Ultimately RPT made a 50-pound voice logger that sold factory direct for $6,500, with a free factory loaner available for service within 24 hours. The company’s engineers, management, production people, and sales personnel lugged a 50-pound recorder all over the country to help RPT become established as a voice logger company.

Issues confronting voice logging companies:

HIPAA: Most loggers use a form of audio compression to store audio on backup discs in a recognizable format. The problem with HIPAA is determining whether these backup discs can be put in a standard system and listened to and copied. RPT’s backup discs can only be used on RPT equipment, or over the network with a secure play USB pod under the direct control of supervisors.

The Internet: How public should a voice logging company make the recording and listening process that occurs over the Internet? And how much listening can be done via Internet access? Voice is very different from video or data. This is an unanswered legal and social question for users and manufacturers.

Data access and storage: Very cheap mass storage is now coming to the home consumer market. A RPT reel-to-reel machine held eight channels for 24 hours per reel and cost $45 in 1977. Today, one 80-cent DVD-Rom holds 10 days’ worth of continuous recording on nine channels.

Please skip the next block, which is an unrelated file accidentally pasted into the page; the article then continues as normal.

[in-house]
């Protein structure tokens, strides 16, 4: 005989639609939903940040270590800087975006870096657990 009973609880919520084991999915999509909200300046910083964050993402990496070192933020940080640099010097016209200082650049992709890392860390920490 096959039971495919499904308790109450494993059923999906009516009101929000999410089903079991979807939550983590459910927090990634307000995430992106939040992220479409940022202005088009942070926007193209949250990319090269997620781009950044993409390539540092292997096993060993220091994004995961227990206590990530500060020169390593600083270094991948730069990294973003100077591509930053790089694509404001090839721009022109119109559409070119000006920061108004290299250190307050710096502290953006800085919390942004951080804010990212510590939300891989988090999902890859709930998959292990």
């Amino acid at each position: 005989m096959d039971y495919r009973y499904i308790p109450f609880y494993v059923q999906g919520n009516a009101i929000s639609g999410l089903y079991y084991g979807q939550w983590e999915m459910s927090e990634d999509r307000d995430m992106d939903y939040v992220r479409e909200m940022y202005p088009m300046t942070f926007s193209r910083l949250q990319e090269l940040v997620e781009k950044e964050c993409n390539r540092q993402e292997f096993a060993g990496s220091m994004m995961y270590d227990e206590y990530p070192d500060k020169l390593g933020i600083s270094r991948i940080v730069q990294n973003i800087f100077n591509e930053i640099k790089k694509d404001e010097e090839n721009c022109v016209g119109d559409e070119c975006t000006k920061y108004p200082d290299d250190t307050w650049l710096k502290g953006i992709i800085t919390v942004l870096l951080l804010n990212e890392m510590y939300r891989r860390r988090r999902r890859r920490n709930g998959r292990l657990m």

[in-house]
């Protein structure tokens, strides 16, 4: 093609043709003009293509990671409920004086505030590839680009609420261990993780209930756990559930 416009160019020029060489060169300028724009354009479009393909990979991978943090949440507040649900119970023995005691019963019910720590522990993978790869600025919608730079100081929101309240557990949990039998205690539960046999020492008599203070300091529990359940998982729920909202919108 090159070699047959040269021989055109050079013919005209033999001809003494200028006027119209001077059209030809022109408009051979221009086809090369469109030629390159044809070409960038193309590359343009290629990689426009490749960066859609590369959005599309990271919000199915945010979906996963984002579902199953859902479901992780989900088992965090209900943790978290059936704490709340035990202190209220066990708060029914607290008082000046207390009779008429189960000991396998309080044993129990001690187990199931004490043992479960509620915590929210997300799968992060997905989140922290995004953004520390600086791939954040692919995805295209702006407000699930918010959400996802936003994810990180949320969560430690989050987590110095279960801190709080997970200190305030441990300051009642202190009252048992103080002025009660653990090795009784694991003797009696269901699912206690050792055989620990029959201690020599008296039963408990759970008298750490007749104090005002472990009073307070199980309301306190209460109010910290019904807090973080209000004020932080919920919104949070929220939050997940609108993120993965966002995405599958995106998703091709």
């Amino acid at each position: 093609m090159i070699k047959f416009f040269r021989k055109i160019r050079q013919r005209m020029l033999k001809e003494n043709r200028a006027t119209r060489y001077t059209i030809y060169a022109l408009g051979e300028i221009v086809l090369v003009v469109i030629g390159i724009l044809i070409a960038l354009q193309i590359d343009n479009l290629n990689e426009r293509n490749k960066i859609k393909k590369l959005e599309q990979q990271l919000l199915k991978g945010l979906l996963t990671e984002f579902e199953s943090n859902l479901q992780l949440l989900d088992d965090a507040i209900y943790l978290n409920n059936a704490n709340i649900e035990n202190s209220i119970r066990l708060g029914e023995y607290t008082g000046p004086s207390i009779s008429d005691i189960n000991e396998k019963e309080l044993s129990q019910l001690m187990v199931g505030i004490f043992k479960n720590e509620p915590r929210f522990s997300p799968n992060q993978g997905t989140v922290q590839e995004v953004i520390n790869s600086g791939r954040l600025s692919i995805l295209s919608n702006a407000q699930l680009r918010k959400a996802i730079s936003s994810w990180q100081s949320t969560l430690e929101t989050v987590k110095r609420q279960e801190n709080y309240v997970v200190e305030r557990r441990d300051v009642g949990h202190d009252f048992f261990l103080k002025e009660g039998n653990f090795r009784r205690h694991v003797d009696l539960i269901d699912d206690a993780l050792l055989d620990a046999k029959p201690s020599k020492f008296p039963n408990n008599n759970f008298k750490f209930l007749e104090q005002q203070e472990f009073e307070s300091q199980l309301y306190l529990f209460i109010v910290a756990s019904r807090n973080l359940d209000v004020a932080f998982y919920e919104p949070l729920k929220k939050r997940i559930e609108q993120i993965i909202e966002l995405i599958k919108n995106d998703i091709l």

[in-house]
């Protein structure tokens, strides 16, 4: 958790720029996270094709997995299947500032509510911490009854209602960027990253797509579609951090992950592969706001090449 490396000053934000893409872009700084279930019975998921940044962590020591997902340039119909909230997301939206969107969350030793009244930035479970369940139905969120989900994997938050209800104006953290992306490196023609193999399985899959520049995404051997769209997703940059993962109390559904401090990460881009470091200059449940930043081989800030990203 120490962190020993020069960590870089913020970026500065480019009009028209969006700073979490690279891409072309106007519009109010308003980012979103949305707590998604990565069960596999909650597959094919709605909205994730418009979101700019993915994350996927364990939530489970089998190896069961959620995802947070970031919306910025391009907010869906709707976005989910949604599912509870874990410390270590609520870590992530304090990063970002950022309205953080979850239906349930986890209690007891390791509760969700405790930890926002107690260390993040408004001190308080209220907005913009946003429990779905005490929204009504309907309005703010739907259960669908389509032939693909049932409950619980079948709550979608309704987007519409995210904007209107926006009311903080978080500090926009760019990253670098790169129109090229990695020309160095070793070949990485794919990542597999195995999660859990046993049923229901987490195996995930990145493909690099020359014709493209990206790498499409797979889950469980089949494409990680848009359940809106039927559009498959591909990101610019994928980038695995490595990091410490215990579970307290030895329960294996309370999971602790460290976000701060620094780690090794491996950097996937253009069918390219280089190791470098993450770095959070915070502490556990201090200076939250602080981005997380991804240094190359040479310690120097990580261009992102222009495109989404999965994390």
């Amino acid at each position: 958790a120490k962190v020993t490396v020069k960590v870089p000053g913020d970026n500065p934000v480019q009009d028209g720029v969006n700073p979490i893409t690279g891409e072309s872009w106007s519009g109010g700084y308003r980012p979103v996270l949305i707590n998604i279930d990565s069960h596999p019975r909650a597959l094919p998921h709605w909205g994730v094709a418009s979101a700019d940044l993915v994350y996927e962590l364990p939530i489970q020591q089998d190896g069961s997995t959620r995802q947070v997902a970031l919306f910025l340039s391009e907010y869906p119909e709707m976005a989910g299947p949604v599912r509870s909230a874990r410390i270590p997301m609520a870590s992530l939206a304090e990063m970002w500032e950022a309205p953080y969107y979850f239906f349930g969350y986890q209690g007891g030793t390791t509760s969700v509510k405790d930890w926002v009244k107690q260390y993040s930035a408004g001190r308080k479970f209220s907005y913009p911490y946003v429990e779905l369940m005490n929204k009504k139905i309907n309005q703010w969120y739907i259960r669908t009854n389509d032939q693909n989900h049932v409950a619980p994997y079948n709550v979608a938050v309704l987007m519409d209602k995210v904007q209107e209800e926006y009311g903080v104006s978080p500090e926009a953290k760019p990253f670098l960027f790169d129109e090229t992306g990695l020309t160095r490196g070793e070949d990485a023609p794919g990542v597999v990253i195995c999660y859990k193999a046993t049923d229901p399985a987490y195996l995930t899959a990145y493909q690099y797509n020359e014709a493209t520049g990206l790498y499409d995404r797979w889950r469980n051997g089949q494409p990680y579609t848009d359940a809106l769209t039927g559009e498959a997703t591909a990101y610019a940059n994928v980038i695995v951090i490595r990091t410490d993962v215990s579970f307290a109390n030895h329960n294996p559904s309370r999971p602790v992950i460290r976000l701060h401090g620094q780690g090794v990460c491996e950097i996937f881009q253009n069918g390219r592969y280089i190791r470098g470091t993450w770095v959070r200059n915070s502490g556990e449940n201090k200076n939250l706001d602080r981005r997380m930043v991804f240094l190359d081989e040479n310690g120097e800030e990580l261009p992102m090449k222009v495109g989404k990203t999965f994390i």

Friendships: It is unique to be in business today with the relationships that have matured over the course of RPT’s business. Mike and his crew indicate they have “Refrigerator Rights” with many customers, which makes selling, installing and servicing Voice Loggers a pleasure-full experience. Here is what Mike feels relationships are all about, from Marie McGuire, AnswerTel of Athens, Alabama:

“I’m not sure if you have ever received a thanks for the RPT logger for this reason or not. My daddy normally called the office and myself every day around 9 am to say hello and chat with the staff. He passed away unexpectedly this year. I reached a point several days ago where I couldn’t remember the sound of his voice I was able to listen to his voice on the logger and make wave files and CD’s for his children and grandchildren. This is not with sorrow, but with joy, at being able to hear his laughter, his words of wisdom, and the care in his voice.” – Marie McGuire (used with permission)

For more information, contact Michael Stoll and Record/Play Tec at 574-848-5233.

[From Connection MagazineJune 2003]